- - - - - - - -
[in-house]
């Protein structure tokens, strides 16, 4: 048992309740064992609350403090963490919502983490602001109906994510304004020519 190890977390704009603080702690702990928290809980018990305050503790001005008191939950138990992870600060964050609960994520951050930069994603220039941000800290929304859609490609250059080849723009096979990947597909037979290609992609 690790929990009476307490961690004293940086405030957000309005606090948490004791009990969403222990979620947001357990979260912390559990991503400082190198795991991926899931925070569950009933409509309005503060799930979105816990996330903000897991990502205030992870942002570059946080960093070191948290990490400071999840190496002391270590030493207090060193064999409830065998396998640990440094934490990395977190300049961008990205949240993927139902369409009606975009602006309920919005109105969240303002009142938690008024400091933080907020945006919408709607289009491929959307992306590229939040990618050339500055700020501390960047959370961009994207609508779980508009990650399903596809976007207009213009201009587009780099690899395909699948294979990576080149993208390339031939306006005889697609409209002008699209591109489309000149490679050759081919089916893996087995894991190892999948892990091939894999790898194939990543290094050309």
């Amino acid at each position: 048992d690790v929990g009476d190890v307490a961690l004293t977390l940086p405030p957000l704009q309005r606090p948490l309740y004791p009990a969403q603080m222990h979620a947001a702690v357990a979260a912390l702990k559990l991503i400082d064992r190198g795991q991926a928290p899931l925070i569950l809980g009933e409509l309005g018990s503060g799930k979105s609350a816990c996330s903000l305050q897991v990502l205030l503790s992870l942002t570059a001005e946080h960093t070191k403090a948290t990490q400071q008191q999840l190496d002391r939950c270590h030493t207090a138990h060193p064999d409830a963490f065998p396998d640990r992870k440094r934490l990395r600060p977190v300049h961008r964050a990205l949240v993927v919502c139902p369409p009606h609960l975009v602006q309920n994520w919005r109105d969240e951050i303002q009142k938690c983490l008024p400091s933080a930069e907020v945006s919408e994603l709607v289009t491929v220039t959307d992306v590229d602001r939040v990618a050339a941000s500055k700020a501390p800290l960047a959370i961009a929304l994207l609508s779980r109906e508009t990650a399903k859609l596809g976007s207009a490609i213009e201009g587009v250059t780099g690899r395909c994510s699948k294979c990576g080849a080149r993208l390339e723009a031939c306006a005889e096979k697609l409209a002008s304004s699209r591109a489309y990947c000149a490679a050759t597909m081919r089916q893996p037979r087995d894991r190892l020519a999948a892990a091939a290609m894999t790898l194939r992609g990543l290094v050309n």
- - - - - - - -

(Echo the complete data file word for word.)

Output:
[in-house]
């Protein structure tokens, strides 16, 4: 048992309740064992609350403090963490919502983490602001109906994510304004020519 190890977390704009603080702690702990928290809980018990305050503790001005008191939950138990992870600060964050609960994520951050930069994603220039941000800290929304859609490609250059080849723009096979990947597909037979290609992609 690790929990009476307490961690004293940086405030957000309005606090948490004791009990969403222990979620947001357990979260912390559990991503400082190198795991991926899931925070569950009933409509309005503060799930979105816990996330903000897991990502205030992870942002570059946080960093070191948290990490400071999840190496002391270590030493207090060193064999409830065998396998640990440094934490990395977190300049961008990205949240993927139902369409009606975009602006309920919005109105969240303002009142938690008024400091933080907020945006919408709607289009491929959307992306590229939040990618050339500055700020501390960047959370961009994207609508779980508009990650399903596809976007207009213009201009587009780099690899395909699948294979990576080149993208390339031939306006005889697609409209002008699209591109489309000149490679050759081919089916893996087995894991190892999948892990091939894999790898194939990543290094050309």
């Amino acid at each position: 048992d690790v929990g009476d190890v307490a961690l004293t977390l940086p405030p957000l704009q309005r606090p948490l309740y004791p009990a969403q603080m222990h979620a947001a702690v357990a979260a912390l702990k559990l991503i400082d064992r190198g795991q991926a928290p899931l925070i569950l809980g009933e409509l309005g018990s503060g799930k979105s609350a816990c996330s903000l305050q897991v990502l205030l503790s992870l942002t570059a001005e946080h960093t070191k403090a948290t990490q400071q008191q999840l190496d002391r939950c270590h030493t207090a138990h060193p064999d409830a963490f065998p396998d640990r992870k440094r934490l990395r600060p977190v300049h961008r964050a990205l949240v993927v919502c139902p369409p009606h609960l975009v602006q309920n994520w919005r109105d969240e951050i303002q009142k938690c983490l008024p400091s933080a930069e907020v945006s919408e994603l709607v289009t491929v220039t959307d992306v590229d602001r939040v990618a050339a941000s500055k700020a501390p800290l960047a959370i961009a929304l994207l609508s779980r109906e508009t990650a399903k859609l596809g976007s207009a490609i213009e201009g587009v250059t780099g690899r395909c994510s699948k294979c990576g080849a080149r993208l390339e723009a031939c306006a005889e096979k697609l409209a002008s304004s699209r591109a489309y990947c000149a490679a050759t597909m081919r089916q893996p037979r087995d894991r190892l020519a999948a892990a091939a290609m894999t790898l194939r992609g990543l290094v050309n």